February was National Parent Leadership Month, which highlighted the role parents play in shaping the lives of their children. As a sort of tie-in, the most recent poll in the Get Rich Slowly sidebar asked: “Did your parents prepare you well for financial independence?”
Over 1000 GRS readers responded; the results surprised me:
- 17% of you said, “Yes, they did a great job in preparing me.”
- 17% said, “They did well — I learned the basics.”
- 18% said, “It was okay, but they missed some key areas.”
- 48% said, “What preparation for Financial Independence?”
I, too, fall in that last group, but I guess I didn’t expect it to be so large. It’s great that a third of you folks felt well-prepared to tackle your finances, but it’s incredible that half of us feel like we had little or no preparation at all.
What did your parents teach you about money?
I wanted to know a little more detail, so last week I polled my Twitter followers (both at the site’s @grsblog and my personal @jdroth account). I asked: “What did your parents teach you about money? Anything? Did it work?”
A lot of folks responded to say that their parents were poor examples:
- @MoneyMateKate wrote: My parents didn’t teach me — I taught them! I was paying my own dental bills (no insurance) from age 12 onwards with babysitting dollars.
- @RevancheGS wrote: My parents just taught me that you have to work hard to earn money, and how to write checks. I was on my own for the rest of it.
- @liberryteacher wrote: My parents never had any money, and life was hard. So they taught me by example that that was not a good way to live.
- @mike_strock wrote: My parents gave me money whenever I asked. Needless to say, that wasn’t helpful later in life. I’m learning!
- tcita wrote: My parents taught me absolutely nothing: no chores, allowance, budgeting, spending money, savings — nothing. Though I guess that taught me value of work.
- Via Facebook, Tamara wrote: What did I learn about money from my parents? “Don’t do any of things we did.”
But not all parents fail at training their children about money. Plenty of folks picked up good habits (like searching for a high interest savings account) from the Bank of Mom and Dad. Here are some of my favorite anecdotes and tips:
- Pam from The Turtle Path (a running blog) told me: In junior high, my parents gave me $400 at the beginning of the year (instead of a weekly allowance). They told me I could do whatever I wanted with it, but they weren’t giving me any more money the rest of the year, so don’t ask.
- @betsyatoreilly (who is on the PR team for my book!) wrote: My sister and I got $50/month to buy clothes, etc. I had a lockbox for cash and receipts, and a book to enter items. It worked great. I’m a great saver.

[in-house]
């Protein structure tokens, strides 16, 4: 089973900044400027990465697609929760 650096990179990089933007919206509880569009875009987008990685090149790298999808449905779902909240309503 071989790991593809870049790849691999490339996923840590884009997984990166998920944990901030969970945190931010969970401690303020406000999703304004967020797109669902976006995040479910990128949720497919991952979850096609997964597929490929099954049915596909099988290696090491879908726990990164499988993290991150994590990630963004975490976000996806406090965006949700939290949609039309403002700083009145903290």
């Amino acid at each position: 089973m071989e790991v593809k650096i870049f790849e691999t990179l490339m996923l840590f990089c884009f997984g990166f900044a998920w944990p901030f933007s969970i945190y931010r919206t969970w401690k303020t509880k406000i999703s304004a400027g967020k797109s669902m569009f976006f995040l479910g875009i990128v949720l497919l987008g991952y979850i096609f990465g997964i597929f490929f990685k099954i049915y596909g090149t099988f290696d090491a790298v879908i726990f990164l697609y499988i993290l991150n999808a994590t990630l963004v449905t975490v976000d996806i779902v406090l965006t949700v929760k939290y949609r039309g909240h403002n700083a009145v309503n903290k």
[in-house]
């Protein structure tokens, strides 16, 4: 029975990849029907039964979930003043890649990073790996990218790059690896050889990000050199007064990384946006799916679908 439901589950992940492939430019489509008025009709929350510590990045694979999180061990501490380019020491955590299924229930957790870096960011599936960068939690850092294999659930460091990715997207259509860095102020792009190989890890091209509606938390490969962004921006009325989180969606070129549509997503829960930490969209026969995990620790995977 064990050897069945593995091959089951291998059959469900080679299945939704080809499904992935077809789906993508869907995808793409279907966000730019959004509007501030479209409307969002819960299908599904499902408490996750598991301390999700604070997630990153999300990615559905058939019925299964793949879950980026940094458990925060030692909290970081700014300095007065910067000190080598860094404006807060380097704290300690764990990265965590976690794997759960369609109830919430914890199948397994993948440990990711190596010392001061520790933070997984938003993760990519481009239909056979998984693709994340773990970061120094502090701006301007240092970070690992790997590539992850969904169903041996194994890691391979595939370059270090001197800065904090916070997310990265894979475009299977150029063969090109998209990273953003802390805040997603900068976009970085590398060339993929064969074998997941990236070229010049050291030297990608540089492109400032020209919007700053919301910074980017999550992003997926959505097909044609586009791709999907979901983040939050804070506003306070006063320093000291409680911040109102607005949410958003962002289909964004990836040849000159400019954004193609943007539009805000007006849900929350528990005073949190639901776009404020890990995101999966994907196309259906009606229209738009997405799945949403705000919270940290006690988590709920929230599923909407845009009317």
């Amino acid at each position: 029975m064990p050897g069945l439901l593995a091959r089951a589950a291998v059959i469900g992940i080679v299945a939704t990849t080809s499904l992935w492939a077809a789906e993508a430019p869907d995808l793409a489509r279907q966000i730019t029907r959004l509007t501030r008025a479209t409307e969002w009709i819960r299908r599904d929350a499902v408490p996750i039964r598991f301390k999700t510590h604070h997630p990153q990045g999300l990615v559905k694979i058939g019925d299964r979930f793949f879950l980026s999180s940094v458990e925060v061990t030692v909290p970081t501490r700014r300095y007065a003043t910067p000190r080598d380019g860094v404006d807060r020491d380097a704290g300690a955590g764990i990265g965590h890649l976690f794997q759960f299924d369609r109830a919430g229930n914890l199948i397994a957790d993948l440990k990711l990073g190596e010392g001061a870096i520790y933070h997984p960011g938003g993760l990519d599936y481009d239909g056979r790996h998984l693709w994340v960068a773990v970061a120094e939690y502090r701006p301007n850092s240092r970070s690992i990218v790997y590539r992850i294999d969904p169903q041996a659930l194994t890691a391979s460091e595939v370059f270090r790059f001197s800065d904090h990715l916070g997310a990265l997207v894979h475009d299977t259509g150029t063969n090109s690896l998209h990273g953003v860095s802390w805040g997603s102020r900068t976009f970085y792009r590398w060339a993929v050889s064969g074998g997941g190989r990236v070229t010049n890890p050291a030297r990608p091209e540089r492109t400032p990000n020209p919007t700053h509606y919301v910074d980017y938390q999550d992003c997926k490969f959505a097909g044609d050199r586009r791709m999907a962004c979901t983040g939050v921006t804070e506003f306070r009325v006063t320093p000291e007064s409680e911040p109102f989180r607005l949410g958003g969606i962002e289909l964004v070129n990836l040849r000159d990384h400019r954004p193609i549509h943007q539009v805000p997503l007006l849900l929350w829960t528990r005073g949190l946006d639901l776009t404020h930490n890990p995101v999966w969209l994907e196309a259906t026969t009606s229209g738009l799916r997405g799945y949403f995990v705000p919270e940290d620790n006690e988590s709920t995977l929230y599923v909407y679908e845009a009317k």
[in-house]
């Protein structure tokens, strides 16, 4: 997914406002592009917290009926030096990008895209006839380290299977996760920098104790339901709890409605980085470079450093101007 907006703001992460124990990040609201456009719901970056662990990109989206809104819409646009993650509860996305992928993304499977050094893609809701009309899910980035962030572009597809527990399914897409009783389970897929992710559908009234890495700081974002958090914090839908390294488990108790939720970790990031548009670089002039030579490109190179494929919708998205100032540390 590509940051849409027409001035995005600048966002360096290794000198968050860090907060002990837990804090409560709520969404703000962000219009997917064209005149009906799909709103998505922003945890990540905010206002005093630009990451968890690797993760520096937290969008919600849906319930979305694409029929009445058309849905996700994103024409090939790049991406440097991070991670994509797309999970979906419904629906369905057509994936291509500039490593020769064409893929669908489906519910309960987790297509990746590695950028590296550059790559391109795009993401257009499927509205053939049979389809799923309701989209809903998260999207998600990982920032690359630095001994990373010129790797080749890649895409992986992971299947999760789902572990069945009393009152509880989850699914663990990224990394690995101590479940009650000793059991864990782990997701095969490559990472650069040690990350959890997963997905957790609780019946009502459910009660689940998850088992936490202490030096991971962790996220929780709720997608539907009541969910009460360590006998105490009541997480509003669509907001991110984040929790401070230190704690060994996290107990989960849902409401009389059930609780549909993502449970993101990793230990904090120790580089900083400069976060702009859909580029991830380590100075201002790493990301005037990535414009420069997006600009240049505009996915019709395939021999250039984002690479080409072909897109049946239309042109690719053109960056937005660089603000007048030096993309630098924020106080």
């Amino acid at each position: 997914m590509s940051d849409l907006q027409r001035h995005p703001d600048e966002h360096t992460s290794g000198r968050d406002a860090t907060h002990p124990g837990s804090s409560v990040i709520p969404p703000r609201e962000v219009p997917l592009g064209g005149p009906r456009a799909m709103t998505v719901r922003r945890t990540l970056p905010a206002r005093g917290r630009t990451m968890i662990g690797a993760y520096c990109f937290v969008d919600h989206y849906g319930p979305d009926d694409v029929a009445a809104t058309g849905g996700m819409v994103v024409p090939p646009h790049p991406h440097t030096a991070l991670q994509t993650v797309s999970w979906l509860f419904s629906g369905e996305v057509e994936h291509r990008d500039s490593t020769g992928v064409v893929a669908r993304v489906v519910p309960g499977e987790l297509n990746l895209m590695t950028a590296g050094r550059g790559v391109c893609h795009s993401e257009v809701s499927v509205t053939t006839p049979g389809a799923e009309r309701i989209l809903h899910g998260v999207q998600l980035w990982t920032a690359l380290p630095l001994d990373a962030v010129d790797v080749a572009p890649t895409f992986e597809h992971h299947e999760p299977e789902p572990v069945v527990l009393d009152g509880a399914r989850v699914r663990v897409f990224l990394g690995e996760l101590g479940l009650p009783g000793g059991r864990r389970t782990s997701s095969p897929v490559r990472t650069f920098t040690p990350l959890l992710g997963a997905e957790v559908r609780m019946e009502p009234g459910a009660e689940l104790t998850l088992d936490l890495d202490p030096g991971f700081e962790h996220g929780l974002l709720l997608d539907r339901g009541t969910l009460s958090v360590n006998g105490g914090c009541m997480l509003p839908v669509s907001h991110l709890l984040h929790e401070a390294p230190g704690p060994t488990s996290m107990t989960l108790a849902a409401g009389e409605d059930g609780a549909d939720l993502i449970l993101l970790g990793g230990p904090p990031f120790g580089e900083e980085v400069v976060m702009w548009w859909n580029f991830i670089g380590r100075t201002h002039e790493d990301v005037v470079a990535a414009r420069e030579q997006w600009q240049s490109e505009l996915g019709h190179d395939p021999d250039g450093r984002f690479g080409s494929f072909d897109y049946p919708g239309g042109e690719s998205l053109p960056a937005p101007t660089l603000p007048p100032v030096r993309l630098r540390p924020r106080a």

- @Elle_CM wrote: My mom (and grandma) emphasized always saving a chunk of any income you receive. We used to make Saturday deposits at the bank.
- Via Facebook, Cynthia wrote: As kids, if we were at the store and saw something we wanted, my dad would say, “Did you bring your money?” I think this is awesome! (And, in fact, I heard my friend Steve ask one of his kids this very thing last night.)
- On a related note, Courtney told me that she and her husband have an interesting approach when their kids beg for things at the store. They simply say, “It’s not in the budget.”
- @mattwakefield wrote: My dad taught me about the stock market by using a 1/100 scale model of the market (MSFT would be $.28 right now). Got hooked early!
- @OregonCPAs_PR wrote: My Dad has always been adamant about avoiding monthly payments. They seem small, but add up quickly.
- @EverydayFinance wrote: My father insisted on no credit-card debt and said, “Everything in moderation.” It worked like a charm.
- @kingkool68 wrote: My parents printed family checks for my allowance. I could write checks to my parents in first grade! They also gave me monthly statements. I love this idea!
- @studentfinances wrote: My parents taught me that hard work is required to be successful. Laziness is not an option. Time will tell if it worked…
That last comment is perceptive: “Time will tell if it worked.” Even if your parents did try to teach you about money, how can they be sure the lessons were right for you, or that they’ll stick?
Training for tomorrow
I’m curious: How did your parents prepare you for financial independence? What specific things did they do that helped you develop money skills you could use as an adult? Do you plan to do these same things with your own children?
And for those of you whose parents didn’t give you enough training: What do you wish they’d done differently? (For my own part, I wish my mother and father had included me in the household finances once I was old enough to understand. I know they struggled to make ends meet, but they never showed me exactly what the challenges were. They never showed me their income compared to their expenses. Also, I wish they’d given me a consistent allowance and required me to budget my fun with that.)
What was your story growing up? How did it affect how you handle money today?